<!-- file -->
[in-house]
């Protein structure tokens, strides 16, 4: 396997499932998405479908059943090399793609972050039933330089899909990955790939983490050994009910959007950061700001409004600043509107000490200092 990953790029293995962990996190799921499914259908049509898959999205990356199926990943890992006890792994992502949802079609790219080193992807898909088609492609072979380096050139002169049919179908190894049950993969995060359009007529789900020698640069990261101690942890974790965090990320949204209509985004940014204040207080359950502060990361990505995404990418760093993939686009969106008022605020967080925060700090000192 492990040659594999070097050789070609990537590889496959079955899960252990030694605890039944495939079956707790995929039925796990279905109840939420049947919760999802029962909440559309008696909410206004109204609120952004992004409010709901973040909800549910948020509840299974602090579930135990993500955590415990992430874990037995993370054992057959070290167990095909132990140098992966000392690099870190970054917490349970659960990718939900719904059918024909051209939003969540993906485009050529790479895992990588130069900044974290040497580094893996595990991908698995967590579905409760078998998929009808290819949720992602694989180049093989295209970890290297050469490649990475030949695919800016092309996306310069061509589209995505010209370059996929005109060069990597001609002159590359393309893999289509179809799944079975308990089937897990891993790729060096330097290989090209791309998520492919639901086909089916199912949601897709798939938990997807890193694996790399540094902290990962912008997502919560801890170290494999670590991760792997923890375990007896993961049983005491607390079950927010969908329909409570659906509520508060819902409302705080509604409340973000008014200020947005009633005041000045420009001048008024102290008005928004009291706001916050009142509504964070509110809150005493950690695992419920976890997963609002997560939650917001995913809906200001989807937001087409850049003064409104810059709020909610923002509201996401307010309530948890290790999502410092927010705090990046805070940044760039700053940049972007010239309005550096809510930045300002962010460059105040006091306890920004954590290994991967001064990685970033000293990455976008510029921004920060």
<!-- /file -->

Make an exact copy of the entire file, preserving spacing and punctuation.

[in-house]
């Protein structure tokens, strides 16, 4: 396997499932998405479908059943090399793609972050039933330089899909990955790939983490050994009910959007950061700001409004600043509107000490200092 990953790029293995962990996190799921499914259908049509898959999205990356199926990943890992006890792994992502949802079609790219080193992807898909088609492609072979380096050139002169049919179908190894049950993969995060359009007529789900020698640069990261101690942890974790965090990320949204209509985004940014204040207080359950502060990361990505995404990418760093993939686009969106008022605020967080925060700090000192 492990040659594999070097050789070609990537590889496959079955899960252990030694605890039944495939079956707790995929039925796990279905109840939420049947919760999802029962909440559309008696909410206004109204609120952004992004409010709901973040909800549910948020509840299974602090579930135990993500955590415990992430874990037995993370054992057959070290167990095909132990140098992966000392690099870190970054917490349970659960990718939900719904059918024909051209939003969540993906485009050529790479895992990588130069900044974290040497580094893996595990991908698995967590579905409760078998998929009808290819949720992602694989180049093989295209970890290297050469490649990475030949695919800016092309996306310069061509589209995505010209370059996929005109060069990597001609002159590359393309893999289509179809799944079975308990089937897990891993790729060096330097290989090209791309998520492919639901086909089916199912949601897709798939938990997807890193694996790399540094902290990962912008997502919560801890170290494999670590991760792997923890375990007896993961049983005491607390079950927010969908329909409570659906509520508060819902409302705080509604409340973000008014200020947005009633005041000045420009001048008024102290008005928004009291706001916050009142509504964070509110809150005493950690695992419920976890997963609002997560939650917001995913809906200001989807937001087409850049003064409104810059709020909610923002509201996401307010309530948890290790999502410092927010705090990046805070940044760039700053940049972007010239309005550096809510930045300002962010460059105040006091306890920004954590290994991967001064990685970033000293990455976008510029921004920060």